Flying Noodle: Launched In A Pandemic, And Going Strong With Gusto
By Jillian Manning | Sept. 19, 2020
Is it a bird? A plane? No — it’s a flying noodle! And it landed in downtown Traverse City this summer, at 136 E. Front St., the space formerly occupied by eateries like Gaijin and, before that, Harvest). The aptly titled “Italian Pasta House” offers a delightful array of carb-y dishes and vegetarian staples at equally delightful prices.
The Flying Noodle is the baby sister of beloved taco shop Mama Lu’s, which operates just across the street. According to managing partner Heather Dziedzic, a site for the new venture had been in the works for some time.
“As with Mama Lu’s, our team really wanted to bring Traverse City another casual and approachable concept,” she says. “Somewhere where you can bring your family for dinner, or go on date night, or just pop in during lunch and grab a quick bite.”
THE BEST LAID PLANS
Mama Lu’s owners John Larson and Adrienne Brunette partnered with Heather and Dallas Dziedzic to create the Flying Noodle, announcing the new restaurant plans in early February of this year. Their original grand opening was planned for April 2020, but COVID-19 got in the way.
“It was a lot of unknowns,” said Dziedzic. “We sat idle for two months in the middle of construction because no one was allowed to work. It was constant juggling after construction was able to begin again, and then we had to find staff and get food and plate-ware ordered with a broken supply chain. We are grateful to have come out on the other side with an open and operating business.”
The restaurant finally opened in July. Despite the rocky start, the Flying Noodle launched with, well, flying colors. Dziedzic credited the closing of Front Street as “a huge part of our success,” noting that it “revitalized our ability to serve our community.”
And though it may seem strange to operate both a taco shop and a pasta house, for Dziedzic, the combination is a perfect fit.
“They both have a completely different vibe,” she said. “But while cuisine and décor differ, we try to maintain the same welcoming and fun way of service across the board.” She adds that diners have been happy to eat inside and outside, as well as enjoy the full menu for take-out services.
THE WHOLE CARB LOAD
As for that menu, it is absolutely chock full of Italian goodness. The entire pasta portion —ranging from a classic marinara to a campanelle with peas, ricotta, and lemon — clocks in at just $10 a dish, making it all too easy to sample several. Dziedzic said a favorite is the bucatini, which features pancetta, garlic, a simple white wine sauce, and truffle oil.
Pizzas are the next biggest draw. “Our ‘roman style’ pizzas are crave-worthy,” Dziedzic said. “A thicker focaccia-style dough is cooked to melty perfection with this delightful, crispy crust. The Italian is the most popular, with a smoky tomato sauce and prosciutto.”
Though the pastas and pizzas are the headliners, there’s even more to explore: a Caesar salad with bright lemon notes; white beans with herbs, olive oil, and a side of scrumptious garlic bread; and heirloom tomatoes topped with fresh mozzarella, aged balsamic, cucumbers, and pancetta. (And let’s not forget the strawberry-filled Italian donuts, complete with Nutella.)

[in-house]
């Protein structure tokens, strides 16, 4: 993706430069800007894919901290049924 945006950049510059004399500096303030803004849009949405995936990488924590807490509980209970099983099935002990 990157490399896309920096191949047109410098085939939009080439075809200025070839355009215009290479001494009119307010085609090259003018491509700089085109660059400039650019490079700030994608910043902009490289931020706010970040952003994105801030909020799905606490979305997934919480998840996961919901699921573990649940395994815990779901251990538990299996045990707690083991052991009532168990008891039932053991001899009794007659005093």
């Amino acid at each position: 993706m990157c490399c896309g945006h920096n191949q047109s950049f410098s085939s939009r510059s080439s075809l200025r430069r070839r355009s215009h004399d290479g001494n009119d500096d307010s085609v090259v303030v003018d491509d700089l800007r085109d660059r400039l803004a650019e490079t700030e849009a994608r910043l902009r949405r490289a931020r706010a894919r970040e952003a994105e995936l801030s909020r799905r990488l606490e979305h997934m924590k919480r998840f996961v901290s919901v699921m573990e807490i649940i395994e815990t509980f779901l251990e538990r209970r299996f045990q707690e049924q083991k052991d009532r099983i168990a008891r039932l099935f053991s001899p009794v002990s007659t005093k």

“Across the board, the food is excellent, fresh, and thoughtful,” Dziedzic said.
When asked for a lower profile dish on the menu folks should try, she recommended the spicy pickled relish.
“It’s an ode to Chicago-style giardiniera, with the addition of fennel and Calabrian chilies,” she explained. “It goes with everything — perfectly seasoned and cooked.”
RAISE A GLASS
And because no Italian meal would be complete without wine, the Flying Noodle offers selections from Italy to Northern Michigan, with only two requirements from Dziedzic: “that they taste delicious and hit on that reasonable price point.” (Dziedzic pointed out to Rove Estate’s Unoaked Chardonnay as a perfect complement to most menu items.)
As a nod to Mama Lu’s, there is an Italian margarita available, made with amaretto and fresh-squeezed orange juice. Another local classic, Left Foot Charley’s Cinnamon Girl hard cider, is also on tap.
With Cinnamon Girl and fall flavors on the brain, Dziedzic is looking forward to including some seasonally rotating dishes. She said that because locals come back to dine often, she wants to keep the offerings “fresh and exciting.” She hinted at the promise of additional carryout options, similar to Mama Lu’s Taco Kits but with an Italian twist.
Fall — and winter, because it’s coming — might also mean more unknowns with different regulations and rules due to COVID. But the restaurant was born in the pandemic; the staff has proved their mettle and their creativity a dozen times over.
“Each and every being on our team is vital to our success,” Dziedzic said, praising everyone from the kitchen crew to the front of house staff for their dedication and energy. “I want to give a major shout out to Lauren, longtime bartender, manager, and now the head of our catering department. She worked through the pandemic and was right with us for every step.”
When it comes to working in these crazy times, Dziedzic said, “We are taking service day by day. It’s hard to tell what is to come in the following months, but we are grateful to have some space to welcome our friends new and old. We just want to say ‘thank you’ to our community — we need you now more than we ever have. We’ll keep cooking and smiling, and all we ask is you keep coming back to enjoy it.”